The Cover : More like that please :) I mean, that is a gorgeous cover, I know people complain about pixel-art being blown up / re-sized, that's never bothered me, I just love pixel-art though and that is particularly well done. As someone else said previously.... I was a little bit put out by the "Rare" thing as far as Sabre Wulf is concerned. That's because, when Sabre Wulf originally came out (and the only time I played that game) it was Ultimate. But still, that's hardly a massive thing. I'd personally refer to it as Ultimate's Sabre Wulf but that's all i've known i guess.

Iain Lee : Yep, great read yet again. Mainly for the Micro Live mention, and the mention of Fred Harris. There's a name from the past and it would be really quite interesting to hear what he's been up to all these years and what his interests in computing actually were back in those days, what it was that got him so interested in computers that he decided to present a programme about them. Just glad to read Iain's earlier comment in this thread that he managed to track him down in the end, I do hope we hear the results of that in the magazine.

What If? : Doesn't particularly interest me as it's SNES :) I was quite used to seeing the attempts to put modern games into old 8-bit home computers so this threw me for a moment. I think it's certainly more exciting / interesting to see the most modern games put into the oldest home computers. I don't know much about the SNES as i'm just not interested but it doesn't seem like an old enough machine, much better to have the two extremes of hardware come together in this article I reckon.

Sabreman article : Very interesting indeed. I think when I was a kid I only really thought of Sabreman being the character in Sabre Wulf, possibly I recognised him as the same guy in Knightlore but didn't know of any of the others. Quite liked the article piecing together his timeline! Good stuff. Very very good balance of different hardware shown in the screenshots, so thanks for that. One of the things I appreciate the most in this magazine is having (clearly marked) screenshots of the same game but playing on different platforms. Of course the article covers many games but my comment is more towards the magazine in general. The article makes me wonder what other gaming characters (other than the very very obvious, like Mario) have survived through decades and have a timeline of their own.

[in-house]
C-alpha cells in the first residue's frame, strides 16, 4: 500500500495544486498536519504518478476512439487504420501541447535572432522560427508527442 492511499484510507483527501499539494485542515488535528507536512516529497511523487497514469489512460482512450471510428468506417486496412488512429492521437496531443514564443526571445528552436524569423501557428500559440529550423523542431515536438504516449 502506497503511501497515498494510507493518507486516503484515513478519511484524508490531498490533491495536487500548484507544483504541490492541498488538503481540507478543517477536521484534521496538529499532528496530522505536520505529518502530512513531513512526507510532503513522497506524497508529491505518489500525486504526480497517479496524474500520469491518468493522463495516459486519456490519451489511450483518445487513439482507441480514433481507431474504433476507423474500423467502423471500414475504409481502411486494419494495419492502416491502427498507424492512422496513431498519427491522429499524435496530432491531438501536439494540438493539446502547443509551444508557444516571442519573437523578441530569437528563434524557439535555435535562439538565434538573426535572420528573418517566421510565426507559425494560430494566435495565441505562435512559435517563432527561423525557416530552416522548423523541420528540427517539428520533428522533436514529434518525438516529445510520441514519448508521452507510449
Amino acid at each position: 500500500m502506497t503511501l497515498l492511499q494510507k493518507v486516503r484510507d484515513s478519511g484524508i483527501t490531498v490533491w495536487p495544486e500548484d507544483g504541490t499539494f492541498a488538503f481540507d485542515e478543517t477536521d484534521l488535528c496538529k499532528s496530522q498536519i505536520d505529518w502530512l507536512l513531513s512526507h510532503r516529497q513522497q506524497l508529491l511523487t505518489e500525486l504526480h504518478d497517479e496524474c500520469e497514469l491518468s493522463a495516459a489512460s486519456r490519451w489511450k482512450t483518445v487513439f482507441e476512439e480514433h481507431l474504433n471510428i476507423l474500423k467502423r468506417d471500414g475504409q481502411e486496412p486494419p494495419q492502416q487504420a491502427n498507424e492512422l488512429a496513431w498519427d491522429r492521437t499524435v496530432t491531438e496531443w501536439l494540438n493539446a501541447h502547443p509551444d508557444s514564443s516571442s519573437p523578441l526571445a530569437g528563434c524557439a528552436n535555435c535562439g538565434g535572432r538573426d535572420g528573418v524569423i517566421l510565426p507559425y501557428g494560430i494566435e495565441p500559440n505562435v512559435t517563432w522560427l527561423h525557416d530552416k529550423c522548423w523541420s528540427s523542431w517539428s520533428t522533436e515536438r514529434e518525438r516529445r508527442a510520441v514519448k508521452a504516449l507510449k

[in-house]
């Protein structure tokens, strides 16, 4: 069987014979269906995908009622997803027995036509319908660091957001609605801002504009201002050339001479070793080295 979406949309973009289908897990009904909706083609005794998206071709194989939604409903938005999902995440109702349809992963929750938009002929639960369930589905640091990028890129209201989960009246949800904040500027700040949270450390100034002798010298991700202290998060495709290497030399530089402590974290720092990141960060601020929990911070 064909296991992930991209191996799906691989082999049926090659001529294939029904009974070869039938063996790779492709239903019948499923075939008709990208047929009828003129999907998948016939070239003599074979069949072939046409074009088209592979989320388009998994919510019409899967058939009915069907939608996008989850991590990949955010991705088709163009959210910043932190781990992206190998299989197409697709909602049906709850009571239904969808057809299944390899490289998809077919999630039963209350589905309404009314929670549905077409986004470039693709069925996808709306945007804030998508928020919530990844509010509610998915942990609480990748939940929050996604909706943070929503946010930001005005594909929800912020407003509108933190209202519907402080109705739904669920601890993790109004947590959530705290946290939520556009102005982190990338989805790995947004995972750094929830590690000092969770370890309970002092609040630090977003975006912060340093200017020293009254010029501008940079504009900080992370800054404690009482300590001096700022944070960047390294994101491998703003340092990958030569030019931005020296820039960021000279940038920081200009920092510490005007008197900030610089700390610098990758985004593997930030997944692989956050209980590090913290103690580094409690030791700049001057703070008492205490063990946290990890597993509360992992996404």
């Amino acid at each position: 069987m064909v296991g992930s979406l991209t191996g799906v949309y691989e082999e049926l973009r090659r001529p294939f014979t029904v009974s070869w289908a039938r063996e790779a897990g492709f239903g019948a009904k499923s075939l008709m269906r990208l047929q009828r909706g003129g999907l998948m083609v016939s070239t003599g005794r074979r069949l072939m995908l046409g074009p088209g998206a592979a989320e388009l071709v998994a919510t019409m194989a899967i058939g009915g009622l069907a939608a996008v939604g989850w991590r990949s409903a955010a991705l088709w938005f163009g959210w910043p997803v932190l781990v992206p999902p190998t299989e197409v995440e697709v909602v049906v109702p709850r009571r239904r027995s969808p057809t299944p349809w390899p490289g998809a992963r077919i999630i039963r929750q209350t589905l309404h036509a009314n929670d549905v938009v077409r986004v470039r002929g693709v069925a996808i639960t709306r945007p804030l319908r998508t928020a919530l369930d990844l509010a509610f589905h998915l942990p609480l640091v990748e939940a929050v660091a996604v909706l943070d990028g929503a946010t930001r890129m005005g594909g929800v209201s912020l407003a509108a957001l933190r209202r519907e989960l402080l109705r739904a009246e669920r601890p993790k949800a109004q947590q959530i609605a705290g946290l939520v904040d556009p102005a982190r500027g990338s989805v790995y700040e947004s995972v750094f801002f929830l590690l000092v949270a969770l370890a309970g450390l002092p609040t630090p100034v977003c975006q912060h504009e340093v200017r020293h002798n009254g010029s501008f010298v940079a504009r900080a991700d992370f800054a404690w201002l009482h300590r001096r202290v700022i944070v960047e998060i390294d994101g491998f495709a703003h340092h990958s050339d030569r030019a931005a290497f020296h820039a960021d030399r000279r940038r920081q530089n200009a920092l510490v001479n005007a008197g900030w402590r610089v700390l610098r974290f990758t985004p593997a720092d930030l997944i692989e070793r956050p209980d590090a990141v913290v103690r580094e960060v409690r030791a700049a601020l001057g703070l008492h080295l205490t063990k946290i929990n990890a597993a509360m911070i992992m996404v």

Import Only : What a surprise. There are two nice surprises in the magazine this month IMO, this is the first one for me. I have to confess I usually skip this section as it's of no interest to me normally. Too much console coverage :) But the screenshots looked interesting enough to grab my attention and I had to see what the platform was. Amstrad CPC :) Brilliant! This sounds like an excellent lost gem of an 80s 8-bit game. The way you've described it it sounds like a must-have and one of the best games for the machine. I have to admit I do like the Amstrad a lot, never owned one though. I think it's possibly high-time for a little more CPC focus in the magazine possibly, as far as coverage of 8-bits go anyway. Otherwise a bit of VIC-20 would be cool :)